Sometimes when a team gets beat soundly, its coach will just tip his cap and say "We got beat by a better team".
But in the case of the Homestead baseball team's 10-4 victory over visiting Germantown Thursday night at beautifully refurbished Rennicke Field, winning coach Ernie Millard said he sort of felt sorry for Germantown, because the Warhawks handed the Highlanders opportunity after opportunity courtesy of six errrors.
"They (the Warhawks actually came out and played well at the beginning), but then they had one bad inning (the fifth, with three errors and five Homestead runs) and we took advantage," said Millard. "We were able to score but we didn't exactly tear the cover off the ball."
The win came on the heels of a completion of a suspended game between the two squads that was played at Germantown. In that game, the score was 11-11 in the top of the 11th and Homestead used three hits, including a Bryce Juedes RBI single and a passed ball to score two runs in that frame to pull out a 13-11 win.
Then the two teams boarded their buses and headed down Mequon Road to Rennicke Field for a regularly scheduled game on a rare beautiful June night.
It was a discouraging night to say the least for Warhawk coach Jeff Wolf.
"Just too many mistakes," he said. "I'm just a little disappointed by our lack of mental toughness when things don't go our way. This team needs to do a better job of overcoming adversity."
The twin wins give Homestead four victories in a row and improved them to 10-4 in the North Shore Conference, good for second place behind Whitefish Bay (12-1). The Highlanders are an impressive 17-5 oiverall.
And given the youthful pitching staff Millard has at his disposal, all he could say about that mark was "Wow!"
Meanwhile, the Warhawks fell to 3-7 and 7-10, respectively.
Germantown actually had some control in this game, taking a 2-1 lead in the top of the third scoring a run on two hits, a walk and a balk.
The Highlanders tied the score in the bottom of the third with the help of a hit and two errors. Starting pitcher Danny Knutson actually made a nice play on a bunt with two men on when he threw out the lead runner at third. Then he left two men stranded with a strikeout looking.
"He was actually doing pretty well," said Millard of Knutson. "He was a lefty and he made life tough for us." Knutson threw five innings with three strikeouts and two walks.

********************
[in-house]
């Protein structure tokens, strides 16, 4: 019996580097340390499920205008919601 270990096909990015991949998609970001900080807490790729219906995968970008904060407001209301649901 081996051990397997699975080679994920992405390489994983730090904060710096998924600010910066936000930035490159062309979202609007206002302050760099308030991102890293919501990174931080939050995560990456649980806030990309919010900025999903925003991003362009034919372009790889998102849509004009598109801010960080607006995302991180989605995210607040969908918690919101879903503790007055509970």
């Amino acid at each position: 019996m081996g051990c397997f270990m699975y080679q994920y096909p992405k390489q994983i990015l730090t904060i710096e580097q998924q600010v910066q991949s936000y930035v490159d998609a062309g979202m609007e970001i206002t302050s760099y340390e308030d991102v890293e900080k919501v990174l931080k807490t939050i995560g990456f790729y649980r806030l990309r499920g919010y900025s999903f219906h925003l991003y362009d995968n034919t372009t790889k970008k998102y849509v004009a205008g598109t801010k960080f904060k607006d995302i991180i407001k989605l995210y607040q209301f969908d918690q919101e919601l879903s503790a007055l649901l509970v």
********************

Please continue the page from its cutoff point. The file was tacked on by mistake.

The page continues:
Germantown rewarded Knutson in the top of the fourth as Alex Kumbier singled in two runs for a 4-2 lead. But Homestead got out of any further damage as after another hit, the Highlanders threw out a runner at third on a 9-6-5 putout.
A Jared Stieve groundout scored Eric Wade who had doubled as the Highlanders cut the deficit to 4-3 in the fourth.
Chris Mueller came on two replace Highlander starter Eric Skaar in the fifth. Skaar had picked up the win in the suspended game by pitching a scoreless bottom of the 11th and then turned around and started and won the regular scheduled contest.
Mueller then threw three scoreless innings with four strikeouts as the Highlanders rallied for the win.
In the five-run fifth, Mueller tied the score a flyball error and then Luke Lebesch gave Homestead the lead for good with an RBI single.
But the key play came when Wade hit a hard shot at the Warhawk third baseman. It should have been an easy out at the plate as it was a contact play but the Germantown player got a little anxious and threw wide of his catcher. Two runs scored on the play.
The Highlanders got some icing on the cake in the frame when courtesy runner Ian Koch scored easily from third on a called steal of home. The play wasn't even close.
"They weren't really paying any attention to him and we decided to go for it," said Millard.
In his long and successful career, Millard has kept a mental track of how many times he's called that particular play.
"And we've been successful 22 of the 25 times we've tried it," he said.
It was 8-4 Homestead after the frame and centerfielder Luke Neusen added two insurance runs in the sixth on a two-run single.
"He's been struggling," said Millard, "but he's been starting to figure it out lately."
Mueller was praised for his excellent long relief work. He allowed four baserunners in the last two innings but wasn't seriously challenged.
"Chris has done a fantastic job," said Millard, "and he's done an excellent job of mixing his pitches. He's lovable in an eccentric way (laughs) but everytime he's come in, he's thrown strikes.
"If you had told me that at the start of the year that he'd be the key to our long relief, I would have been shocked, but he's just unflappable."
Wolf just wishes the Warhawks would learn a little of that trait.
"This is a tough game as it is," he said, "but when you give a good team like Homestead so many extra outs, it makes it just about impossible."
Lebesch and Mitch Sutton had two hits apiece for Homestead as Zach Benn, Justin Powalish and Nick Schneider did the same for Germantown.
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